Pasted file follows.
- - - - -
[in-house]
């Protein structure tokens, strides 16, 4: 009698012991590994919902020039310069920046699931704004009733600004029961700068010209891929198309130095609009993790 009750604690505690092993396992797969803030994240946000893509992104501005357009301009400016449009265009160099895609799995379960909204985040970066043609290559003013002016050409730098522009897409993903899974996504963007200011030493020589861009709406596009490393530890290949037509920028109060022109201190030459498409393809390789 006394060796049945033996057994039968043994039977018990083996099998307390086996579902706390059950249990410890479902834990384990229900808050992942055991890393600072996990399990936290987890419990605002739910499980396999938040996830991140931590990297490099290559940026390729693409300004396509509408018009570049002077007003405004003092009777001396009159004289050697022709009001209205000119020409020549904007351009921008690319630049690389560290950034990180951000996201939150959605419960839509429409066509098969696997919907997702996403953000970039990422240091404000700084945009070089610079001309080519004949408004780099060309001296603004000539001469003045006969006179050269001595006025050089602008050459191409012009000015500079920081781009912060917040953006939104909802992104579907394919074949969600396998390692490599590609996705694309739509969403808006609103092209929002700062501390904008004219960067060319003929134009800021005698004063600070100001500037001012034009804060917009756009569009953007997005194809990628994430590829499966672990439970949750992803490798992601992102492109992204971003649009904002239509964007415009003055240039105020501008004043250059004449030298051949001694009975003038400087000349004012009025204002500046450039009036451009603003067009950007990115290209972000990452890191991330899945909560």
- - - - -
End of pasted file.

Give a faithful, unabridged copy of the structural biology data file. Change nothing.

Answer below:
[in-house]
């Protein structure tokens, strides 16, 4: 009698012991590994919902020039310069920046699931704004009733600004029961700068010209891929198309130095609009993790 009750604690505690092993396992797969803030994240946000893509992104501005357009301009400016449009265009160099895609799995379960909204985040970066043609290559003013002016050409730098522009897409993903899974996504963007200011030493020589861009709406596009490393530890290949037509920028109060022109201190030459498409393809390789 006394060796049945033996057994039968043994039977018990083996099998307390086996579902706390059950249990410890479902834990384990229900808050992942055991890393600072996990399990936290987890419990605002739910499980396999938040996830991140931590990297490099290559940026390729693409300004396509509408018009570049002077007003405004003092009777001396009159004289050697022709009001209205000119020409020549904007351009921008690319630049690389560290950034990180951000996201939150959605419960839509429409066509098969696997919907997702996403953000970039990422240091404000700084945009070089610079001309080519004949408004780099060309001296603004000539001469003045006969006179050269001595006025050089602008050459191409012009000015500079920081781009912060917040953006939104909802992104579907394919074949969600396998390692490599590609996705694309739509969403808006609103092209929002700062501390904008004219960067060319003929134009800021005698004063600070100001500037001012034009804060917009756009569009953007997005194809990628994430590829499966672990439970949750992803490798992601992102492109992204971003649009904002239509964007415009003055240039105020501008004043250059004449030298051949001694009975003038400087000349004012009025204002500046450039009036451009603003067009950007990115290209972000990452890191991330899945909560």